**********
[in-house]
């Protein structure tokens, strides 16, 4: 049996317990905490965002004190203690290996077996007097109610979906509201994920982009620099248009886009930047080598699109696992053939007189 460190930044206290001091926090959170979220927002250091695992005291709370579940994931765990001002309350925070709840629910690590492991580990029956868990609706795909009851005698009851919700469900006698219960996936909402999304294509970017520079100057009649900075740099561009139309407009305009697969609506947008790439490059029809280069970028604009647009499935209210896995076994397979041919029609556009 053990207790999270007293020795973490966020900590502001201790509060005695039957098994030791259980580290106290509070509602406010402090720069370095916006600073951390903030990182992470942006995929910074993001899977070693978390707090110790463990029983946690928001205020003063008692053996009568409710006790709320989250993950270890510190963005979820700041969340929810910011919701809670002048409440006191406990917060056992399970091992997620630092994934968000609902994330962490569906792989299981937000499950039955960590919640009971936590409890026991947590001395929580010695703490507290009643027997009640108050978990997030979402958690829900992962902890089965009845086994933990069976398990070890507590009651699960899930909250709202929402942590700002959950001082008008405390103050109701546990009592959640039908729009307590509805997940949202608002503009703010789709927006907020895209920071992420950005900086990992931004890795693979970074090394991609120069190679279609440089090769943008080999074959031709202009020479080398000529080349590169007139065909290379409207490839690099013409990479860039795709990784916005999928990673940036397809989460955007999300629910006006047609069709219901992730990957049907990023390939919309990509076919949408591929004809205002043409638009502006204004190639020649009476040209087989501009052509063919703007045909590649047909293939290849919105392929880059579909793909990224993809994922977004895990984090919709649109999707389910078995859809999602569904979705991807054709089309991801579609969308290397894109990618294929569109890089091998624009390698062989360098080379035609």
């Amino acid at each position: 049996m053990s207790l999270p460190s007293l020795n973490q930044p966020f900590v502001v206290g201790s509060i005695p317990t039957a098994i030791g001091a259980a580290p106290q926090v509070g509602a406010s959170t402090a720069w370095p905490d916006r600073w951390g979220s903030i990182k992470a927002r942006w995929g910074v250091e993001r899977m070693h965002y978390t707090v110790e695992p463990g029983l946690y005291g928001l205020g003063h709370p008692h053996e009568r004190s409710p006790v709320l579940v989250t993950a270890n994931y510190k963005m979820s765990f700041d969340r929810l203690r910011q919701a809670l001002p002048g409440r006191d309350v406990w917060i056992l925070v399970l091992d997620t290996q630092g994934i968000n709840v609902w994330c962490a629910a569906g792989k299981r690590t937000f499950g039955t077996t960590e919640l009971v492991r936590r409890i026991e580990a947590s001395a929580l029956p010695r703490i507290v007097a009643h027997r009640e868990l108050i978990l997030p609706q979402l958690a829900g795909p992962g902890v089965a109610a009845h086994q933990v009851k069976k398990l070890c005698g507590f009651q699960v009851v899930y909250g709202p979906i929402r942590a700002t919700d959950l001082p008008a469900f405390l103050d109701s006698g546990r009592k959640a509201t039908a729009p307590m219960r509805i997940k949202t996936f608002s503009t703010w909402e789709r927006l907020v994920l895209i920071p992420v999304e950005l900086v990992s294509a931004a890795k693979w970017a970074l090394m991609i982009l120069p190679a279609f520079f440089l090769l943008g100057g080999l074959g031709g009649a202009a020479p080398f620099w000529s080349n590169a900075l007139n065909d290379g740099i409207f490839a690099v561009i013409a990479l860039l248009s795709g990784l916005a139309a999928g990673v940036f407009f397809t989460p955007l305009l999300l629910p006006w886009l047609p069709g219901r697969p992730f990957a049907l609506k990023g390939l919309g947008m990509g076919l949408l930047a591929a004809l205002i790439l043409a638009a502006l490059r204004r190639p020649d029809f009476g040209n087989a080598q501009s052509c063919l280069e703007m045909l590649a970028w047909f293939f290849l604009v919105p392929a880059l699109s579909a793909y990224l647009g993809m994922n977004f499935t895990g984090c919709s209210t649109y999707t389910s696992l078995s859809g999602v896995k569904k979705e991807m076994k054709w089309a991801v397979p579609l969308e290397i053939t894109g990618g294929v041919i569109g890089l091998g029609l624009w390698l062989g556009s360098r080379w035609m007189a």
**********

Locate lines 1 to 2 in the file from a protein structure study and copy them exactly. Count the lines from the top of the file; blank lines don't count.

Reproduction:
[in-house]
């Protein structure tokens, strides 16, 4: 049996317990905490965002004190203690290996077996007097109610979906509201994920982009620099248009886009930047080598699109696992053939007189 460190930044206290001091926090959170979220927002250091695992005291709370579940994931765990001002309350925070709840629910690590492991580990029956868990609706795909009851005698009851919700469900006698219960996936909402999304294509970017520079100057009649900075740099561009139309407009305009697969609506947008790439490059029809280069970028604009647009499935209210896995076994397979041919029609556009 053990207790999270007293020795973490966020900590502001201790509060005695039957098994030791259980580290106290509070509602406010402090720069370095916006600073951390903030990182992470942006995929910074993001899977070693978390707090110790463990029983946690928001205020003063008692053996009568409710006790709320989250993950270890510190963005979820700041969340929810910011919701809670002048409440006191406990917060056992399970091992997620630092994934968000609902994330962490569906792989299981937000499950039955960590919640009971936590409890026991947590001395929580010695703490507290009643027997009640108050978990997030979402958690829900992962902890089965009845086994933990069976398990070890507590009651699960899930909250709202929402942590700002959950001082008008405390103050109701546990009592959640039908729009307590509805997940949202608002503009703010789709927006907020895209920071992420950005900086990992931004890795693979970074090394991609120069190679279609440089090769943008080999074959031709202009020479080398000529080349590169007139065909290379409207490839690099013409990479860039795709990784916005999928990673940036397809989460955007999300629910006006047609069709219901992730990957049907990023390939919309990509076919949408591929004809205002043409638009502006204004190639020649009476040209087989501009052509063919703007045909590649047909293939290849919105392929880059579909793909990224993809994922977004895990984090919709649109999707389910078995859809999602569904979705991807054709089309991801579609969308290397894109990618294929569109890089091998624009390698062989360098080379035609």